[opensource] Printing files from the command line

Razvan Lupusoru lupusoru.1 at osu.edu
Fri Feb 6 22:43:24 EST 2009


I honestly do not understand why so many people complain about Vista
crashes. I have had it as the main Operating System on both my desktop and
my laptop for quite a while now and it has never crashed on either. The
Vista kernel itself is very stable and I bet that most crashes that people
experience are caused by buggy drivers installed. It could also crash
because of misconfigured BIOSes when it comes to memory timings and such.

 

As for OneNote, it is very useful as a note manager for a smartphone. I use
it on my Samsung Blackjack and sync between my OneNote notes from my
desktop. You can use it for things like Shopping Lists etc.

 

IMHO, the whole Office 2007 Suite is the best piece of software that I use.
I find it faster, more full featured, and easier to use than OpenOffice.org
3. However, I have never used the plugin Brian is talking about with editing
pdfs and that seems like a nice feature. I am not sure about Linux, but in
Windows you can install pdf printers (like PrimoPDF and PDFCreator) and you
can print your documents to pdf format.

 

As for paying for software, I think many people still do that because it
seems that a lot of software companies are still in business. I buy a lot of
my software because I know that I am entering a professional field. However,
a nice perk of being a CSE or ECE major is having access to the MSDNAA
program which has a lot of free* software (*which I am sure we pay for in
other ways).

 

I find it so weird that I wrote this whole e-mail praising Microsoft
products when two years ago I was such an avid Linux enthusiast. I have been
a Linux user for many years on and off (since about 2001) but its many
deficiencies always make me switch back to Windows. And on a final note, the
only real complaint I have about Vista is that when I used to have 4GB of
RAM and I would turn off my Page File, I would actually get low memory
warnings. Since then I have upgraded to 8GB and have my paging turned off
and it seems that Vista's precaching does not fill up my memory to a point
that I run out of memory. I like the overall idea of SuperFetch because I
don't have "wasted" RAM.

 

Razvan Lupusoru

 <mailto:razvan.lupusoru at gmail.com> razvan.lupusoru at gmail.com

 <http://www.lupusoru.com/> http://www.lupusoru.com

 

From: opensource-bounces at cse.ohio-state.edu
[mailto:opensource-bounces at cse.ohio-state.edu] On Behalf Of Aaron Joseph
Sent: Friday, February 06, 2009 9:09 PM
To: Brian Swaney; Open Source Club
Subject: Re: [opensource] Printing files from the command line

 

I meant ugly, actually. They completely re-did the interface to make it look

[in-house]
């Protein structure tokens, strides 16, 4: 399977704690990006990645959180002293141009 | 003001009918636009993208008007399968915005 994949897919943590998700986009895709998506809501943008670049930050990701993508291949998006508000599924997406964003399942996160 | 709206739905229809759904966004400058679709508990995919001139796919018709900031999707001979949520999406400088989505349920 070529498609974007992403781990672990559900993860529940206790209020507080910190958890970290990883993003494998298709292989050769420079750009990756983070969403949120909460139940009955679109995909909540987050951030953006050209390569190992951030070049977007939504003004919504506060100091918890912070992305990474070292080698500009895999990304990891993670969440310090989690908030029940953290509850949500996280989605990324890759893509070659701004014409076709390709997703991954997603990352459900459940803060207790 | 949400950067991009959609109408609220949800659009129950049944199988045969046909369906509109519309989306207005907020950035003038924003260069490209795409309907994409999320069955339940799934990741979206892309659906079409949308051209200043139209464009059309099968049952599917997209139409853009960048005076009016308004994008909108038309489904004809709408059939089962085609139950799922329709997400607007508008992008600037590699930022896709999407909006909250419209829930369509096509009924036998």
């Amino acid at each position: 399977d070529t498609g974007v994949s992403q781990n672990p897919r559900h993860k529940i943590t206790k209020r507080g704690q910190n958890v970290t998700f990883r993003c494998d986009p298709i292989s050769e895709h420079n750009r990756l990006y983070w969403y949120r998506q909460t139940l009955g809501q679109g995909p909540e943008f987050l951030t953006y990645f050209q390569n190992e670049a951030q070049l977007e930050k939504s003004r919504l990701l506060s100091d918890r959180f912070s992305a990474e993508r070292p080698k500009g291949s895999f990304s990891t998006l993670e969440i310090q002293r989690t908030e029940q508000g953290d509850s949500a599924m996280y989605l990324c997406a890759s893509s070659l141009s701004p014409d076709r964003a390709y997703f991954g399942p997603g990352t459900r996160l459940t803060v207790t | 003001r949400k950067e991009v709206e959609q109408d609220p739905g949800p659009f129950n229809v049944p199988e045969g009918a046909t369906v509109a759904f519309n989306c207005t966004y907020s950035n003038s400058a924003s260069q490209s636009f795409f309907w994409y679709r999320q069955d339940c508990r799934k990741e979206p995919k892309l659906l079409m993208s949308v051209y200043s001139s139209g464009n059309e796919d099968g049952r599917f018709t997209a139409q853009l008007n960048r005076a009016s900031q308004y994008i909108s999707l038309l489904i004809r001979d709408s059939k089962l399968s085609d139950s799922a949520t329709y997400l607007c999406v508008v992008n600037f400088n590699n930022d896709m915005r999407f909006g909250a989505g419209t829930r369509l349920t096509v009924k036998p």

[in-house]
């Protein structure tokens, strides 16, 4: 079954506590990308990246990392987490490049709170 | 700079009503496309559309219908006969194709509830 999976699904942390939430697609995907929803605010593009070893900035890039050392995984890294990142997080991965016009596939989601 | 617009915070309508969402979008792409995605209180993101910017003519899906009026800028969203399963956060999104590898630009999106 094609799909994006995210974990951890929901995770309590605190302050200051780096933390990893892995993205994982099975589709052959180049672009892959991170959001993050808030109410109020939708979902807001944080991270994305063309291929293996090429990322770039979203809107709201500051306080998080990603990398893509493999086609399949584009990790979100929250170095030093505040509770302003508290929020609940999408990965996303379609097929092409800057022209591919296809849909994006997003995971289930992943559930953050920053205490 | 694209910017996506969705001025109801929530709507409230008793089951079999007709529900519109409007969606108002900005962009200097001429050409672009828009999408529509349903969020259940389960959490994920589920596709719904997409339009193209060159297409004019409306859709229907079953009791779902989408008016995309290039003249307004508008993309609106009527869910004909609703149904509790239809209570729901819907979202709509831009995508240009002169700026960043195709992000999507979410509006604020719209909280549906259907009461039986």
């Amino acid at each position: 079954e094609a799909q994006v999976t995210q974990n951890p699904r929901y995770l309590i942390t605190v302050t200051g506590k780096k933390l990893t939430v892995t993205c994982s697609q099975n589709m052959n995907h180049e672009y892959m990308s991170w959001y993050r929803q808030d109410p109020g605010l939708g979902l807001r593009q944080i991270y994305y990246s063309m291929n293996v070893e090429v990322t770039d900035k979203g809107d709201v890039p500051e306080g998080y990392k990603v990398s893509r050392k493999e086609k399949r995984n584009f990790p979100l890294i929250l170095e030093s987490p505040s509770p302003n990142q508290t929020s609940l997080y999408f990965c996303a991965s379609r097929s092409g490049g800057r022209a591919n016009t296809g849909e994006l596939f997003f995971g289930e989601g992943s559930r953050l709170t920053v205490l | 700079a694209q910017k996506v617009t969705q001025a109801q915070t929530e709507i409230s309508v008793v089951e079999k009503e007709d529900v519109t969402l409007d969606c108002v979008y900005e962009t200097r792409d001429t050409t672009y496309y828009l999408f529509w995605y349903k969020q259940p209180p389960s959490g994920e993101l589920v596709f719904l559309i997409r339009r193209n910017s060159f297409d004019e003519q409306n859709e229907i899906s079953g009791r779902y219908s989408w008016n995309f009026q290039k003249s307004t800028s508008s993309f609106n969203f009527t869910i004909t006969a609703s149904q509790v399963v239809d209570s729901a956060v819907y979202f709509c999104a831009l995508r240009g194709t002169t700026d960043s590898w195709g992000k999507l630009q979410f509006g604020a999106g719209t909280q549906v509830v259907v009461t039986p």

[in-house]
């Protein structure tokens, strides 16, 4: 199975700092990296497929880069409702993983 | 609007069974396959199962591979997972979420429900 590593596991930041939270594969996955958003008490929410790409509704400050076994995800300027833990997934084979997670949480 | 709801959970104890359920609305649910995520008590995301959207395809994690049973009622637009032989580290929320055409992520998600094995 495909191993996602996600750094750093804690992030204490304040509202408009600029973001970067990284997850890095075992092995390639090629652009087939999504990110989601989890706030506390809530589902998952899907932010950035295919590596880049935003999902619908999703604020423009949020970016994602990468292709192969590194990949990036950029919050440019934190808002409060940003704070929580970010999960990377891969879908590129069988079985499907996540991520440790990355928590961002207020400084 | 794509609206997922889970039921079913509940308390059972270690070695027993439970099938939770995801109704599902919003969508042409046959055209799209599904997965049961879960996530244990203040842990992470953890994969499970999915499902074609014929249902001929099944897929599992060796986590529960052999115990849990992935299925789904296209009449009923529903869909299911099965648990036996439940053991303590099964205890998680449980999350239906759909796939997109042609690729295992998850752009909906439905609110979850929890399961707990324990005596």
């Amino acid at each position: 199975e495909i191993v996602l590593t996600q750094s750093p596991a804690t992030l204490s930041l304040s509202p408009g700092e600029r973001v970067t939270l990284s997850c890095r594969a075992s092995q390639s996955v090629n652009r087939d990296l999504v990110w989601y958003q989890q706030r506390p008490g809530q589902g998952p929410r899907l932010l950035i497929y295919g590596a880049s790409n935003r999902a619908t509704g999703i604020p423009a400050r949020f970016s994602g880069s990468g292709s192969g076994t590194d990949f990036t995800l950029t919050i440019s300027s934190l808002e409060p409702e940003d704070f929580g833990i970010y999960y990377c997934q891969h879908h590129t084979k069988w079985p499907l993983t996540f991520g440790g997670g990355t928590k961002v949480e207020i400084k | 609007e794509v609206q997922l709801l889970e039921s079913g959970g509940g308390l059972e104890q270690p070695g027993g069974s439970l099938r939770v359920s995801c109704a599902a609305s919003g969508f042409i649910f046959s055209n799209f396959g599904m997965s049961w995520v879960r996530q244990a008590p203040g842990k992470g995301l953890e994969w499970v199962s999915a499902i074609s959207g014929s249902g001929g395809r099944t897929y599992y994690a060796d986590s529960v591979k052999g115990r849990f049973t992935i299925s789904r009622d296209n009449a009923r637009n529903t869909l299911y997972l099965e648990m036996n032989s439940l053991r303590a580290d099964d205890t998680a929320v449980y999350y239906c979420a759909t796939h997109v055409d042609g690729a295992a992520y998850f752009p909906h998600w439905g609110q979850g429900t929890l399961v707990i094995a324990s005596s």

like Vista. I don't like the appearance of Vista (or speed, or... anything)
and released along-side it I don't suspect that logo up at the time where
you find all your menus is really that great. I don't like what I've seen of
it, 


I guess that's just a matter of opinion. I personally feel that the one
thing that Microsoft got right when they made vista was the look. It's still
nowhere near as sexy as anything you'll get from apple... but compared to xp
or 98, Vista is far more visually appealing. 

I don't like Vista, and therefore I'm not going to go and spend several
hundred dollars on Microsoft's newest version and discover everything you
say is great about it when OpenOffice, at a much lesser price, does
everything I need of it, including (with a plug-in) edit PDFs.


Pay for software?!! Do people even still do that? You can get any software
for free if you ask around. Speaking of which.... does anyone have a CS4 or
Adobe Audition key?

OpenOffice doesn't "destroy" formatting, but is not fully compatible with
Microsoft Office's ever-changing and (usually) proprietary formats.
Sometimes formatting (margins, etc.) is a little off, but that's related to
the OS's installed fonts, not the program itself. If you had identical
fonts, you'd keep the same formatting.


I have the entire Adobe FontFolio (which is like 3000 fonts) installed on my
desktop and OO still breaks things when it opens them. So I think there is
more to it than just the fonts.

Vista is not stable, or by any other means a good operating system, but to
be fair, it doesn't crash AS often as you're implying. I has only crashed
once or twice for me at this point (though I boot it maybe a couple times
per week on a computer I had for a few months), which was during a
defragment (bad timing, I know).


Do you have sp1 installed? I got rid of vista long before that came out.
Also, the less you use it the less it is likely to crash, so probability may
be playing a role in this. Another thing is that 3-4 crashes a month is a
lot when you compare to Linux which only crashes maybe 1-2 times a year.

OneNote is available for no charge to CIS/CSE students via SOC lab in both
2003 and 2007. I got it mainly because you can take screenshots by pressing
[WIN]+[S], but from what I've seen it runs well. I don't use it because
Vista is not my primary operating system, but I might consider it if it ran
in Ubuntu.


I might have it installed already since I have to version of MS Office that
comes with everything. 

I don't get the screenshots thing. You can always take screenshots by using
[print screen]  or  [alt] + [print screen]   (depending on if you want the
full desktop or just the current Window. I don't see that as being a good
use of OneNote... although I could be misunderstanding what you meant.


--Aaron Joseph